49 Intensive Distribution = the use of all suitable outlets to sell a product.The objective is complete market coverage and the ultimate goal is to sell to as many customers as possible, wherever they choose to shop.Ex. Motor oil is sold in quick-lube shops, farm stores, auto parts retailers, supermarkets, drugstores, hardware stores, warehouse clubs, and other mass merchandisers.
50 Selective Distribution = a limited number of outlets in a given geographical area are used to sell the product.Very important to select channel members that maintain the image of the product & are good credit risks, aggressive marketers & good inventory planners.Ex. Armani & Lucky Brand sell their clothing only through top department stores that appeal to the affluent customers who buy its merchandise. It does not sell in a chain megastore or a variety store.
51 Exclusive Distribution = protected territories for distribution of a product in a given geographic area; business maintains tight control over a productEx. Franchisor legally requires a franchisee to sell only the franchisor’s products
52 Integrated Distribution Manufacturer acts as wholesaler and retailer for its own products.EX. Sherwin-Williams Paint, Merle NormanEx. The Gap or Ann Taylor sells its clothing in company-owned retail stores.
53 Dual distributionA manufacturer may sell its products through multiple outlets at the same time:Toll-free phone systemCompany websiteMultiple retailers
54 4. Involvement in E-commerce = means by which products are sold to customers and industrial buyers through the Internet.Consumers have also become accustomed to buying products online.one-stop shopping and substantial savings for industrial buyers.E-marketplaces provide smaller businesses with the exposure that they could not get elsewhere
55 Channel Design Decisions Channel design/structure = form or shape that a marketing channel takes to perform the tasks necessary to make products available to consumers.Includes ALL the parties involved
56 Channel Design Decisions (cont.) Analyzing consumer needsSetting Channel ObjectivesIdentifying Major AlternativesTypes of intermediariesCompany sales forceManufacturer’s agencyIndustrial distributorsNumber of intermediariesResponsibilities of intermediaries
57 3 Dimensions of Channel Design Length of the channelIntensity of various levels (Exclusive, Selective, Intensive)Types of intermediaries involved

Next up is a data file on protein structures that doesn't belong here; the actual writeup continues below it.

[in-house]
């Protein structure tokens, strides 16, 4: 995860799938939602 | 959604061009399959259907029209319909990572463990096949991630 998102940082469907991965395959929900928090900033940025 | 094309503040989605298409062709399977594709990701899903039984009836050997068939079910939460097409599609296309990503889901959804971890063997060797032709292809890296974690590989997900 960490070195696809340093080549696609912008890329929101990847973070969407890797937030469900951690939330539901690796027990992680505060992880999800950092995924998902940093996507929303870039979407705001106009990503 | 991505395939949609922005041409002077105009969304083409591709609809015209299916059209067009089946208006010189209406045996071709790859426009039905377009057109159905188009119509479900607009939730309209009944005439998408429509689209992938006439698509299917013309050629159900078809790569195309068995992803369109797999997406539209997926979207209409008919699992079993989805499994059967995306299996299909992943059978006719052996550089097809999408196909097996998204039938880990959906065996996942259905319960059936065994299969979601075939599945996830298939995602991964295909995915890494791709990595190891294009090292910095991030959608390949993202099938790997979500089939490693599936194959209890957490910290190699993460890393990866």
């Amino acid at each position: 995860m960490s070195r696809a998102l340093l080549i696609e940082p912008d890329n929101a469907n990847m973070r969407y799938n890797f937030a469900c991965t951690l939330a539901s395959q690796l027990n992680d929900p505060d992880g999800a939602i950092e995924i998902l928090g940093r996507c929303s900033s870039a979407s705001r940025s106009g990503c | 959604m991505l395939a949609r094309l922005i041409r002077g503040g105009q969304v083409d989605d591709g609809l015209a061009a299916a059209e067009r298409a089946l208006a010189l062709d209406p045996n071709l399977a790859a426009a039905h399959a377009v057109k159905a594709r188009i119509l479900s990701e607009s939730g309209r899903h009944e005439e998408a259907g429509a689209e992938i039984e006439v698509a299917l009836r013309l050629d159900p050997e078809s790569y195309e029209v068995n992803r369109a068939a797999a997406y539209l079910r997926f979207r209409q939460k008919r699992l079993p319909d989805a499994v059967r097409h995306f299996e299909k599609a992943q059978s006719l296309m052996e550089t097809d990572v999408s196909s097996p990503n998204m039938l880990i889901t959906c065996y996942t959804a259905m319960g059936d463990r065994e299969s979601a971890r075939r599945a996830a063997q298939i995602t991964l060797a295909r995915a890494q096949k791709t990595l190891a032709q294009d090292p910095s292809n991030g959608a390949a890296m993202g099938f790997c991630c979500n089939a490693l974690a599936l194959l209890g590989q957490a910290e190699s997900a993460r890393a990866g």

58 Length of ChannelChannel length = number of levels in a distribution channel.2 level3 level4 level5 levelManufacturerManufacturerManufacturerManufacturerAgentWholesalerWholesalerRetailerRetailerRetailerConsumerConsumerConsumerConsumer
59 Channel Design (cont.)Efficient movement of finished product from the end of the production line to customers.Coordinate the execution of distribution plansSo as to provide good customer service at acceptable cost.
60 Determinants of Channel Structure The distribution tasks that need to be performedThe economics of performing distribution tasksManagement’s desire for control of distributionTransaction Efficiency (refers to the effort to reduce the number of transactions between producers &consumers).
61 Steps of Channel Structure/Design Setting distribution objectivesMeeting customer needs is the ultimate goalSpecifying distribution taskswho does what along the supply chain (channel of distribution)Considering alternative channel structuresThree dimensions:Length/Intensity/Types of intermediariesChoosing optimal channel structureseach participant in the marketing channel focuses on performing those activities at which it is most efficient. This results in much greater efficiency and higher output.
62 Discuss the relationship between the product being distributed and the pattern of distribution it usesConsumer GoodConsumer ServiceIndustrial GoodIndustrial Service
65 Pattern of distribution for SERVICES Consumer services = DIRECTService Provider >>> ConsumerIndustrial services = DIRECTService Provider >>> Industrial User
66 OBJECTIVE TWO: Explain the relationship between customer service and channel management
67 Explain how customer service facilitates order processing Ensures timely delivery of productsEffective communication is importantOrder processingCorrect shipping informationCorrect productsHandling complaintsReducing the probability of complaintsNice and friendly people
68 Identify actions that customer service can take to facilitate order processing EX. In retail selling, bag the merchandise with care. Products such as glassware may require individual wrapping before bagging.Work quickly to bag your customer’s merchandise and complete the payment process.EX. In business-to-business sales, complete the paperwork quickly and leave a business card.
69 Actions to Facilitate Order Processing CustomerCall CenterOnline OrderWarehouseActions to Facilitate Order ProcessingInventory CheckNo, Customer Notified of BackorderItemsin Stock?Yes, Item Packed for ShipmentAccounts Receivable Processes PaymentItem Shipped
70 Describe the role of customer service in following up on orders Following up with your customers after the sale is an important part of providing good customer service.Should customer have questions or problems it is your duty to make sure they have a positive experience with your company.
71 Use of Technology in Distribution Some businesses have the capacity to distribute most or all of their products through the internete-commerce: Products are sold to customers and industrial buyers through the Internet.e-marketplaceSatellite tracking = a dispatcher has current knowledge of a delivery truck’s location and destination
72 Use of Technology in Distribution (cont.) Tracking of packageBar coding on packagePackage scanned at transition points in distribution chainCustomer uses internet to follow package along distribution chain; may be usedGlobal distribution: in some countries the postal service is not reliable; package tracking facilitates global trade
73 Use of Technology in Distribution (cont.) ProblemsCost of technologyChanging technology = updating equipmentNeed for compatible systems within and between businesses & countries